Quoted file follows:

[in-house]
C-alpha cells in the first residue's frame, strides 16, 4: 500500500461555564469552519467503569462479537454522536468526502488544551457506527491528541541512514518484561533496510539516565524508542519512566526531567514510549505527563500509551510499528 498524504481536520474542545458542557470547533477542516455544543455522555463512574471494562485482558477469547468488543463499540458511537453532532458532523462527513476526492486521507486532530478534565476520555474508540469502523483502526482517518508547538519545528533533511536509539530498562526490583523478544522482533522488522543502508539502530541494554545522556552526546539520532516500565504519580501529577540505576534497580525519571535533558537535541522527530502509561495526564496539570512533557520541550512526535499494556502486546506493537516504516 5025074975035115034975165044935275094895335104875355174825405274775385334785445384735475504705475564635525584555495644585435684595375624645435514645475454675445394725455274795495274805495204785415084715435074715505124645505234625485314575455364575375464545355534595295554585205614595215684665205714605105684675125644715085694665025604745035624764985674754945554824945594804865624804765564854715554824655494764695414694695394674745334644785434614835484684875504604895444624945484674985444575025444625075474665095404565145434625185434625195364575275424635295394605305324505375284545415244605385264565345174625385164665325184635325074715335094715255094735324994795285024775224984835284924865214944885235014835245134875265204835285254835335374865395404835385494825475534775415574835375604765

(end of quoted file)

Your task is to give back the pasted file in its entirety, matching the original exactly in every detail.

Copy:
[in-house]
C-alpha cells in the first residue's frame, strides 16, 4: 500500500461555564469552519467503569462479537454522536468526502488544551457506527491528541541512514518484561533496510539516565524508542519512566526531567514510549505527563500509551510499528 498524504481536520474542545458542557470547533477542516455544543455522555463512574471494562485482558477469547468488543463499540458511537453532532458532523462527513476526492486521507486532530478534565476520555474508540469502523483502526482517518508547538519545528533533511536509539530498562526490583523478544522482533522488522543502508539502530541494554545522556552526546539520532516500565504519580501529577540505576534497580525519571535533558537535541522527530502509561495526564496539570512533557520541550512526535499494556502486546506493537516504516 5025074975035115034975165044935275094895335104875355174825405274775385334785445384735475504705475564635525584555495644585435684595375624645435514645475454675445394725455274795495274805495204785415084715435074715505124645505234625485314575455364575375464545355534595295554585205614595215684665205714605105684675125644715085694665025604745035624764985674754945554824945594804865624804765564854715554824655494764695414694695394674745334644785434614835484684875504604895444624945484674985444575025444625075474665095404565145434625185434625195364575275424635295394605305324505375284545415244605385264565345174625385164665325184635325074715335094715255094735324994795285024775224984835284924865214944885235014835245134875265204835285254835335374865395404835385494825475534775415574835375604765